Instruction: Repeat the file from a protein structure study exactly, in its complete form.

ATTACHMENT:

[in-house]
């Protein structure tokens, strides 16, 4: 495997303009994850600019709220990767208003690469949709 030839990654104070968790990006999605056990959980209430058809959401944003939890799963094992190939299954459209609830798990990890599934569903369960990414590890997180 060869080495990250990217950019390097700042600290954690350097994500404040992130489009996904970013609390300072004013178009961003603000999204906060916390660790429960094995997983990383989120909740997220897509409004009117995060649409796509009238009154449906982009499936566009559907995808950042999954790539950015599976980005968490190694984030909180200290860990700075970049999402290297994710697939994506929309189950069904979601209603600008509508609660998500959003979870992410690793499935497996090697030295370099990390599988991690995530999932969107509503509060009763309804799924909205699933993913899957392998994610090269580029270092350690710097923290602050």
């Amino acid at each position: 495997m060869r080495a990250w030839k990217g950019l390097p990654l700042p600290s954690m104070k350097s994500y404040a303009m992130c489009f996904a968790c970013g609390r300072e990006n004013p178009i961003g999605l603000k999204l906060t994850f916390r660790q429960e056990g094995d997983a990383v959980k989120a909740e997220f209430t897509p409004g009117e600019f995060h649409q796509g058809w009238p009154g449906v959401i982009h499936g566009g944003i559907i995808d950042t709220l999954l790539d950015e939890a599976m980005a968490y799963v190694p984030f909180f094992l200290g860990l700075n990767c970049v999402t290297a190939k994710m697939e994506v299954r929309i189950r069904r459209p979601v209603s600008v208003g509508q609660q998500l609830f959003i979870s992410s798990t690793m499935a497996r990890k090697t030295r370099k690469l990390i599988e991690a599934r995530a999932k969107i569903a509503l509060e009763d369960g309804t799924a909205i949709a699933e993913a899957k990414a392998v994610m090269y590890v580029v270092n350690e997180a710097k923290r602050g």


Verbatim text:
[in-house]
């Protein structure tokens, strides 16, 4: 495997303009994850600019709220990767208003690469949709 030839990654104070968790990006999605056990959980209430058809959401944003939890799963094992190939299954459209609830798990990890599934569903369960990414590890997180 060869080495990250990217950019390097700042600290954690350097994500404040992130489009996904970013609390300072004013178009961003603000999204906060916390660790429960094995997983990383989120909740997220897509409004009117995060649409796509009238009154449906982009499936566009559907995808950042999954790539950015599976980005968490190694984030909180200290860990700075970049999402290297994710697939994506929309189950069904979601209603600008509508609660998500959003979870992410690793499935497996090697030295370099990390599988991690995530999932969107509503509060009763309804799924909205699933993913899957392998994610090269580029270092350690710097923290602050």
């Amino acid at each position: 495997m060869r080495a990250w030839k990217g950019l390097p990654l700042p600290s954690m104070k350097s994500y404040a303009m992130c489009f996904a968790c970013g609390r300072e990006n004013p178009i961003g999605l603000k999204l906060t994850f916390r660790q429960e056990g094995d997983a990383v959980k989120a909740e997220f209430t897509p409004g009117e600019f995060h649409q796509g058809w009238p009154g449906v959401i982009h499936g566009g944003i559907i995808d950042t709220l999954l790539d950015e939890a599976m980005a968490y799963v190694p984030f909180f094992l200290g860990l700075n990767c970049v999402t290297a190939k994710m697939e994506v299954r929309i189950r069904r459209p979601v209603s600008v208003g509508q609660q998500l609830f959003i979870s992410s798990t690793m499935a497996r990890k090697t030295r370099k690469l990390i599988e991690a599934r995530a999932k969107i569903a509503l509060e009763d369960g309804t799924a909205i949709a699933e993913a899957k990414a392998v994610m090269y590890v580029v270092n350690e997180a710097k923290r602050g």